There is already growing concern among international civil society that a cybercrime treaty will jeopardize individual rights. “A binding international treaty has the potential to expand government regulation of online content and reshape law enforcement access to data in ways that could criminalizing free speech and infringing on privacysaid Deborah Brown of Human Rights Watch in an online essay last year.
The San Francisco-based NGO Electronic Frontier Foundation said there are “far too many examples of anti-cybercrime laws being used to persecute, chill human rights and bring spurious and disproportionate charges against researchers, activists and whistleblowers”.
“The stakes are high, so human rights guarantees in the potential cybercrime treaty must be a priority,” said the EFF in February.
These apprehensions are fueled by the fact that Russia is the main driver of the December 2019 resolution at the UNGA which initiated the process of drafting the treaty. While 79 countries voted in favour, 60 nations, mostly the United States, Europe and other Western allies, were against the resolution. 33 other countries abstained.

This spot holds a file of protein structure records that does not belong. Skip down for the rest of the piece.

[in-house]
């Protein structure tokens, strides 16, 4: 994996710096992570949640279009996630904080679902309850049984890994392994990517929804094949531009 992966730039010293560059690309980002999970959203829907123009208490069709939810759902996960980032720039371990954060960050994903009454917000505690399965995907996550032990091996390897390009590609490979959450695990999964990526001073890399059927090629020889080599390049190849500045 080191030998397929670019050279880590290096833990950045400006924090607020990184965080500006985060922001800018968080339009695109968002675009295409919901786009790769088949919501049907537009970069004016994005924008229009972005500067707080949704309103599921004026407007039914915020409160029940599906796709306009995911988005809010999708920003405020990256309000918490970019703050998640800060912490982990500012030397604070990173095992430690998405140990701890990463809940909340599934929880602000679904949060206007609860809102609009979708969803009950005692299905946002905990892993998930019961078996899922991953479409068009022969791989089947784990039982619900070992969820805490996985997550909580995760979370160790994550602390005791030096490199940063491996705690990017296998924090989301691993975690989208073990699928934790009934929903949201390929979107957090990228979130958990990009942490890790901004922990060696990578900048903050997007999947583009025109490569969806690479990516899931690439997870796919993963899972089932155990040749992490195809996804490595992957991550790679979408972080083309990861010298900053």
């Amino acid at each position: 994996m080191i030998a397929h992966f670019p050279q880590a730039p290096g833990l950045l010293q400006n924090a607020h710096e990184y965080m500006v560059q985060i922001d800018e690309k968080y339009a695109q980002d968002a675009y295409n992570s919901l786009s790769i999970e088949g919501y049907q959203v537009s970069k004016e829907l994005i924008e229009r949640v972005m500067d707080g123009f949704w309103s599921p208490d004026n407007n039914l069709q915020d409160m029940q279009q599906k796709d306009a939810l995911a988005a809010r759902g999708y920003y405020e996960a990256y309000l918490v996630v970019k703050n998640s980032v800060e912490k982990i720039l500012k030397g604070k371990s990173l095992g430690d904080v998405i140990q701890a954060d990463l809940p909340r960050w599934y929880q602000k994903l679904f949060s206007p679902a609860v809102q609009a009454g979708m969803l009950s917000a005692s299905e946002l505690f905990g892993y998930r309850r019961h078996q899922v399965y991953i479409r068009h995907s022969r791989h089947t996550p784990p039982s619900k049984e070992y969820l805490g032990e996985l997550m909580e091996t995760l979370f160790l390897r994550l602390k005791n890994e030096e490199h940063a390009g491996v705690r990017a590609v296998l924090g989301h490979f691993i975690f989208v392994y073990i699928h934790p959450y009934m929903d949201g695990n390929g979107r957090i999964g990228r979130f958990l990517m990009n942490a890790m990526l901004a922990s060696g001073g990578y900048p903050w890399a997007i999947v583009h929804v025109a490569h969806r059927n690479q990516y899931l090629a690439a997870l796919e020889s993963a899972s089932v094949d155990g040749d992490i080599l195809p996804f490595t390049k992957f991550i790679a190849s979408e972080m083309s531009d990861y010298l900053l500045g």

India voted in favor of the resolution.
After the COVID-19 pandemic postponed the start of negotiations in 2020, the general meeting adopted a new calendar in May last year
While several countries argued for a narrowly focused treaty so that broader internet controls cannot be applied, India made it clear that the convention should be comprehensive and also include a broader definition of “cybercrime”.
During the first negotiating session of the Ad Hoc Committee in March-April this year, India had also proposed that the new treaty could have a built-in mechanism to facilitate the sharing of “contentless data/metadata” without going through through mutual legal assistance treaties and letters rogatory.
“If Member States continue to resist international cooperation or make international electronic evidence sharing cooperation difficult, time-consuming and highly bureaucratic, this will indirectly incentivize and support ICT-using criminals and further harm victims,” the Indian representative said.